This is the state of the Redux application before any actions are submitted or changes are made. You will enter information about errors and download states, as well as some information about messages, comments and user. Store identifiers for comments and messages in arrays and basic information for them will become in objects that are easy to refer to. Listing 11.1 shows an example of setting the initial state.


    11.1.2. Configuring gearboxes to respond to incoming actions

    When setting up the initial state, you must create several gearboxes to process incoming actions so that the vault can be updated. Gearboxes typically use a switch statement to update the state according to the type of inbound action. They return a new copy of the state (not the same version with the changes), which will then be used to update the repository. Gearboxes also operate on the “catch all” principle to ensure that unknown actions simply return an existing condition. I have already noted this, but it is important to say once again that gearboxes perform calculations and should return the same result each time based on the specified input - there should be no side effects or obscure processes.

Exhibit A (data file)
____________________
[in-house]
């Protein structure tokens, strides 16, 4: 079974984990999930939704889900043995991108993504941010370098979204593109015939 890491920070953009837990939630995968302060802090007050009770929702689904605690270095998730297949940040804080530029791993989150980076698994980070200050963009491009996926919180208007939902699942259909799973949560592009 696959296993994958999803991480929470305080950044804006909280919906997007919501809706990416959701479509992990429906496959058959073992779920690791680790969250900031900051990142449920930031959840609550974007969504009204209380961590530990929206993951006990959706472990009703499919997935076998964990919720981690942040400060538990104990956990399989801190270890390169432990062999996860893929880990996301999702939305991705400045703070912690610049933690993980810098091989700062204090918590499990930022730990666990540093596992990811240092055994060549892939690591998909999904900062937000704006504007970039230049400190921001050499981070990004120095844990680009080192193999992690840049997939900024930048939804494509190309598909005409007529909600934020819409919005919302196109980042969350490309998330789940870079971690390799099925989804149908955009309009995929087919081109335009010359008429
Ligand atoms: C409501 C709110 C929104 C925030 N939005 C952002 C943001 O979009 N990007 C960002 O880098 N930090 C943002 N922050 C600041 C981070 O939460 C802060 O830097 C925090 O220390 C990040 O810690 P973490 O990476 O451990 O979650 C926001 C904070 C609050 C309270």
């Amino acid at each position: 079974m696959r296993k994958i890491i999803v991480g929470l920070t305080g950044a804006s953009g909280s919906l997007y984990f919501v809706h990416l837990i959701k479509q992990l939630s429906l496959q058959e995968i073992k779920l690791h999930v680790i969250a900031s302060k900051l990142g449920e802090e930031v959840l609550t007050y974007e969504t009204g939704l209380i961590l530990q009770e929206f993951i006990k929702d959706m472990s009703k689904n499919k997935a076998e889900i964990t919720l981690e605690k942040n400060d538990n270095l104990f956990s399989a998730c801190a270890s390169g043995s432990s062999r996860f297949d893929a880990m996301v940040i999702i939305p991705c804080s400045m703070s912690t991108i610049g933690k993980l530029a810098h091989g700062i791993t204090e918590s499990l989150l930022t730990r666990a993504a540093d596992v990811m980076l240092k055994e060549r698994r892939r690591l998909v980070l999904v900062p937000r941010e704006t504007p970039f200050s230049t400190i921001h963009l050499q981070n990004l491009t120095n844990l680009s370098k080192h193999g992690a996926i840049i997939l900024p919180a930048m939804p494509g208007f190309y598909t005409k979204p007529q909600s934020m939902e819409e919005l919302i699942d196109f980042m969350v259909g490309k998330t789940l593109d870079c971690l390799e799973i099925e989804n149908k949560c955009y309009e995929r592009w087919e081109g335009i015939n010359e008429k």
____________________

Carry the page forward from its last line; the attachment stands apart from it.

Gearboxes are responsible for calculating how the storage should change. In most applications, you will have a lot of gearboxes, each of which is responsible for a part of the storage. This helps to keep files concise and focused. As a result, you will use the combineReducers method, available in Redux, to combine the gearboxes into one. Most gearboxes use a switch statement with cases for different types of actions and a default “catch all” command for everything else to ensure that unknown types of actions (probably created by chance, if any) will not affect the state.